|Publication number||US7480807 B2|
|Application number||US 10/502,457|
|Publication date||Jan 20, 2009|
|Filing date||Feb 4, 2003|
|Priority date||Feb 5, 2002|
|Also published as||EP1481325A2, EP1481325A4, EP1956475A2, EP1956475A3, US20050055601, WO2003067385A2, WO2003067385A3|
|Publication number||10502457, 502457, PCT/2003/3357, PCT/US/2003/003357, PCT/US/2003/03357, PCT/US/3/003357, PCT/US/3/03357, PCT/US2003/003357, PCT/US2003/03357, PCT/US2003003357, PCT/US200303357, PCT/US3/003357, PCT/US3/03357, PCT/US3003357, PCT/US303357, US 7480807 B2, US 7480807B2, US-B2-7480807, US7480807 B2, US7480807B2|
|Inventors||Kirk Donald Wilson, Noritada Kuwayama|
|Original Assignee||Asaca Corporation|
|Export Citation||BiBTeX, EndNote, RefMan|
|Patent Citations (16), Non-Patent Citations (1), Classifications (42), Legal Events (2)|
|External Links: USPTO, USPTO Assignment, Espacenet|
The present invention relates to a data storage system. In particular, the present invention relates to a data storage system having a number of memory devices such as HDD (Hard Disk Drive) and nonvolatile memory in which each memory device is automatically transported as required between a de-energized storage location and an energized storage docking location. Also, the present invention relates to an HDD storage system having a number of memory devices secured in a housing, in which one or more memory devices are selectively supplied with an electric power and then driven as required.
Conventionally, there have been proposed a variety of data storage systems each incorporating a number of HDDs as data storage elements rather than tapes, for example, from Sun Microsystems Inc., 901 San Antonio Road, Palo Alto, Ga. 94˜03 USA, under the tradename Sun StorEdge 9900 series. According to the HDD data storage system, each HDD fixed and arranged in a shelf equipped in a cabinet is always powered so that data can immediately be written in and retrieved from the HDD in response to data input and output instruction, respectively.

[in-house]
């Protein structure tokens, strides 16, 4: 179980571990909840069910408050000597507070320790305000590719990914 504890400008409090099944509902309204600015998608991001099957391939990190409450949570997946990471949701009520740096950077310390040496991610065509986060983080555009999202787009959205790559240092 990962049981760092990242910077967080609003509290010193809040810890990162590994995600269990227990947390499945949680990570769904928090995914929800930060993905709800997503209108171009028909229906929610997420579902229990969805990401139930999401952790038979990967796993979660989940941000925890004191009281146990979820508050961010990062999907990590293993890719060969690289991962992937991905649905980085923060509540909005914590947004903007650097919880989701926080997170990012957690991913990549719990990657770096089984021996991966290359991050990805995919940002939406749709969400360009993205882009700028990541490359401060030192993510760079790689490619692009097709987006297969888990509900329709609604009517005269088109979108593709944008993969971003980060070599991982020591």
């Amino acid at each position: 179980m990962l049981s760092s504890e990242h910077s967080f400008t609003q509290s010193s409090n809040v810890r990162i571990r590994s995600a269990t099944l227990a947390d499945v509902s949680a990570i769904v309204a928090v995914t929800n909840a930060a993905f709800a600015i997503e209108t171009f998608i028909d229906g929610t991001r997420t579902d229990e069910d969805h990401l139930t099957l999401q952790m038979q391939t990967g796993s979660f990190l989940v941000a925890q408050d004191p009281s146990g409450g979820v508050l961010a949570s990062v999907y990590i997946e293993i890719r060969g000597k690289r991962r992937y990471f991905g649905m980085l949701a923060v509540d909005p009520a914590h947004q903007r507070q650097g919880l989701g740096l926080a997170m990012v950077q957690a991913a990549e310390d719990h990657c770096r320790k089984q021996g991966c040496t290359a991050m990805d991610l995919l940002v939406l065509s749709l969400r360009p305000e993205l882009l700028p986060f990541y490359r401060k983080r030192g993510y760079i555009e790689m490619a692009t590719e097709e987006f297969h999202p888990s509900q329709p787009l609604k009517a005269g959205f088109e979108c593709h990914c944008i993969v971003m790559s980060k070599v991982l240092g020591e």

Disadvantageously, this consumes a great deal of electric power. Also, an electric fan must be prepared for the dissipation of heat generated from HDDs and thereby to maintain a constant temperature within an interior of the cabinet. Further, the necessity of supplying electric power to all of the HDDs will invite an excessive enlargement of UPS (Uninterruptible Power Supply)—Furthermore, a service life of HDD is shortened because a power is constantly supplied thereto regardless of data I/O usage, resulting in frequent replacement of storage elements. Moreover, a requirement for HDD to be used as a storage element to a host computer needs an associated interface channel and uninterrupted connection, limiting the total number of storage elements and overall capacity any single host can connect with.
Accordingly, a data storage system (10) according 20 to one embodiment of the present invention has at least one storage location (16) in which a memory device such as EDD (18) and nonvolatile memory is received while the memory device is not supplied with electric power, at least one docking location (22) where the memory device is supplied with the electric power so that data can be stored in the memory device and retrieved from the memory device, and a transport device (30) for transporting the memory device between the shelf (16) and the docking location (22).